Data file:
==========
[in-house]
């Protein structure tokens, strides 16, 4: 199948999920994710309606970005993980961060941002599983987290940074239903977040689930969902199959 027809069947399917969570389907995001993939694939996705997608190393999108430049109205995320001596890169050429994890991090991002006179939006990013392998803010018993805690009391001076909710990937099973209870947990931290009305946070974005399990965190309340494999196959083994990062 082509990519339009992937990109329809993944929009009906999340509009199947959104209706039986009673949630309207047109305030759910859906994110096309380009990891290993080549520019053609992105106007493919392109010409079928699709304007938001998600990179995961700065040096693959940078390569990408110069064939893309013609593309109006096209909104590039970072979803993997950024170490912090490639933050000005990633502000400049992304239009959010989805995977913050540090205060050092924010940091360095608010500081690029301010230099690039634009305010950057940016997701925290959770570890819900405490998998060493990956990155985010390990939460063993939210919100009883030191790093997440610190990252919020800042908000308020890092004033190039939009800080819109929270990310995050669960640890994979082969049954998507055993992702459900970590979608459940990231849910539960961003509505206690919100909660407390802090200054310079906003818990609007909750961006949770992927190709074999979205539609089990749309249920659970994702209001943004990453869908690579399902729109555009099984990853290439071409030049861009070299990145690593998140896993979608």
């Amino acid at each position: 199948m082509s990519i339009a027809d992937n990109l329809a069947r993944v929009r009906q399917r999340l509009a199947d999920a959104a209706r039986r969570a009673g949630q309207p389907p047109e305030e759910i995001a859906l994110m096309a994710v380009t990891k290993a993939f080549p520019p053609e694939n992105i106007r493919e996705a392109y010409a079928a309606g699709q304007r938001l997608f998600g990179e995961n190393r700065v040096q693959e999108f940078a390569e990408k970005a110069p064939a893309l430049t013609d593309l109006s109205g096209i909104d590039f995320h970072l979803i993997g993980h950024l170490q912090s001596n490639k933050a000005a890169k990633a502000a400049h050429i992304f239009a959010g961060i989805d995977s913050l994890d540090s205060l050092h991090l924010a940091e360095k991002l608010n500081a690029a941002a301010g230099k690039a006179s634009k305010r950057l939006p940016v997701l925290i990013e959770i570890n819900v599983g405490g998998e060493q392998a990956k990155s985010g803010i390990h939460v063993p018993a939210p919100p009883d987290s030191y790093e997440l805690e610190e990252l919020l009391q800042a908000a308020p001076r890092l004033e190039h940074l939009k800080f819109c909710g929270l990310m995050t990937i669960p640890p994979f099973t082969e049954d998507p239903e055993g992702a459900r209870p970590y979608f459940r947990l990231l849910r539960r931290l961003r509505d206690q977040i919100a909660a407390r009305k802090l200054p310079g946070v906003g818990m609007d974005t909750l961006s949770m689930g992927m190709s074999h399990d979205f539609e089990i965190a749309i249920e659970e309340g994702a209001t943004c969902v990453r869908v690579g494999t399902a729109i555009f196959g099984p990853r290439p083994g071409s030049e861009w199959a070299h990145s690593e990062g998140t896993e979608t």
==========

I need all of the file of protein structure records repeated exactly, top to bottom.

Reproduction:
[in-house]
């Protein structure tokens, strides 16, 4: 199948999920994710309606970005993980961060941002599983987290940074239903977040689930969902199959 027809069947399917969570389907995001993939694939996705997608190393999108430049109205995320001596890169050429994890991090991002006179939006990013392998803010018993805690009391001076909710990937099973209870947990931290009305946070974005399990965190309340494999196959083994990062 082509990519339009992937990109329809993944929009009906999340509009199947959104209706039986009673949630309207047109305030759910859906994110096309380009990891290993080549520019053609992105106007493919392109010409079928699709304007938001998600990179995961700065040096693959940078390569990408110069064939893309013609593309109006096209909104590039970072979803993997950024170490912090490639933050000005990633502000400049992304239009959010989805995977913050540090205060050092924010940091360095608010500081690029301010230099690039634009305010950057940016997701925290959770570890819900405490998998060493990956990155985010390990939460063993939210919100009883030191790093997440610190990252919020800042908000308020890092004033190039939009800080819109929270990310995050669960640890994979082969049954998507055993992702459900970590979608459940990231849910539960961003509505206690919100909660407390802090200054310079906003818990609007909750961006949770992927190709074999979205539609089990749309249920659970994702209001943004990453869908690579399902729109555009099984990853290439071409030049861009070299990145690593998140896993979608």
């Amino acid at each position: 199948m082509s990519i339009a027809d992937n990109l329809a069947r993944v929009r009906q399917r999340l509009a199947d999920a959104a209706r039986r969570a009673g949630q309207p389907p047109e305030e759910i995001a859906l994110m096309a994710v380009t990891k290993a993939f080549p520019p053609e694939n992105i106007r493919e996705a392109y010409a079928a309606g699709q304007r938001l997608f998600g990179e995961n190393r700065v040096q693959e999108f940078a390569e990408k970005a110069p064939a893309l430049t013609d593309l109006s109205g096209i909104d590039f995320h970072l979803i993997g993980h950024l170490q912090s001596n490639k933050a000005a890169k990633a502000a400049h050429i992304f239009a959010g961060i989805d995977s913050l994890d540090s205060l050092h991090l924010a940091e360095k991002l608010n500081a690029a941002a301010g230099k690039a006179s634009k305010r950057l939006p940016v997701l925290i990013e959770i570890n819900v599983g405490g998998e060493q392998a990956k990155s985010g803010i390990h939460v063993p018993a939210p919100p009883d987290s030191y790093e997440l805690e610190e990252l919020l009391q800042a908000a308020p001076r890092l004033e190039h940074l939009k800080f819109c909710g929270l990310m995050t990937i669960p640890p994979f099973t082969e049954d998507p239903e055993g992702a459900r209870p970590y979608f459940r947990l990231l849910r539960r931290l961003r509505d206690q977040i919100a909660a407390r009305k802090l200054p310079g946070v906003g818990m609007d974005t909750l961006s949770m689930g992927m190709s074999h399990d979205f539609e089990i965190a749309i249920e659970e309340g994702a209001t943004c969902v990453r869908v690579g494999t399902a729109i555009f196959g099984p990853r290439p083994g071409s030049e861009w199959a070299h990145s690593e990062g998140t896993e979608t």